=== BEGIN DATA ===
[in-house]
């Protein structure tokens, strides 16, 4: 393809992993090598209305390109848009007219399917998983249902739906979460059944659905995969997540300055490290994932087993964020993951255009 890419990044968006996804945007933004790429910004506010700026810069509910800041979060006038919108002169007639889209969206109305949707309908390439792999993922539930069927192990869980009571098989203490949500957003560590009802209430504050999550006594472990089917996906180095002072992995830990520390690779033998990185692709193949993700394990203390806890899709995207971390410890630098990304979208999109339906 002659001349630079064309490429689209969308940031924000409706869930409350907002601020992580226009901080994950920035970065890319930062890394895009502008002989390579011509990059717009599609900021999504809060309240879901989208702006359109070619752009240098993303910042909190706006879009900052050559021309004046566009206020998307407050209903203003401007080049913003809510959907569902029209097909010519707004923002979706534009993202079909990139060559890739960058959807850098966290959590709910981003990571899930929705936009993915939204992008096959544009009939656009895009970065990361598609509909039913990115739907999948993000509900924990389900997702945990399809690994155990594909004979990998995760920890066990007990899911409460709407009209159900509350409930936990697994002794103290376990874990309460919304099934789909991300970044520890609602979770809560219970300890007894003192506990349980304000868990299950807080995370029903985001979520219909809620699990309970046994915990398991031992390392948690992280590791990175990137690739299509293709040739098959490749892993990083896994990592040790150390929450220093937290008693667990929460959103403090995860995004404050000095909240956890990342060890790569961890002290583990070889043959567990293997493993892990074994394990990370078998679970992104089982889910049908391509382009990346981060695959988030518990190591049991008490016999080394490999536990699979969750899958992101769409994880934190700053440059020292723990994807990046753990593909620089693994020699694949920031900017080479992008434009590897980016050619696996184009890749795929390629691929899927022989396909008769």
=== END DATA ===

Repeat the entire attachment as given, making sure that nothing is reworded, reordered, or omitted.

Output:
[in-house]
């Protein structure tokens, strides 16, 4: 393809992993090598209305390109848009007219399917998983249902739906979460059944659905995969997540300055490290994932087993964020993951255009 890419990044968006996804945007933004790429910004506010700026810069509910800041979060006038919108002169007639889209969206109305949707309908390439792999993922539930069927192990869980009571098989203490949500957003560590009802209430504050999550006594472990089917996906180095002072992995830990520390690779033998990185692709193949993700394990203390806890899709995207971390410890630098990304979208999109339906 002659001349630079064309490429689209969308940031924000409706869930409350907002601020992580226009901080994950920035970065890319930062890394895009502008002989390579011509990059717009599609900021999504809060309240879901989208702006359109070619752009240098993303910042909190706006879009900052050559021309004046566009206020998307407050209903203003401007080049913003809510959907569902029209097909010519707004923002979706534009993202079909990139060559890739960058959807850098966290959590709910981003990571899930929705936009993915939204992008096959544009009939656009895009970065990361598609509909039913990115739907999948993000509900924990389900997702945990399809690994155990594909004979990998995760920890066990007990899911409460709407009209159900509350409930936990697994002794103290376990874990309460919304099934789909991300970044520890609602979770809560219970300890007894003192506990349980304000868990299950807080995370029903985001979520219909809620699990309970046994915990398991031992390392948690992280590791990175990137690739299509293709040739098959490749892993990083896994990592040790150390929450220093937290008693667990929460959103403090995860995004404050000095909240956890990342060890790569961890002290583990070889043959567990293997493993892990074994394990990370078998679970992104089982889910049908391509382009990346981060695959988030518990190591049991008490016999080394490999536990699979969750899958992101769409994880934190700053440059020292723990994807990046753990593909620089693994020699694949920031900017080479992008434009590897980016050619696996184009890749795929390629691929899927022989396909008769």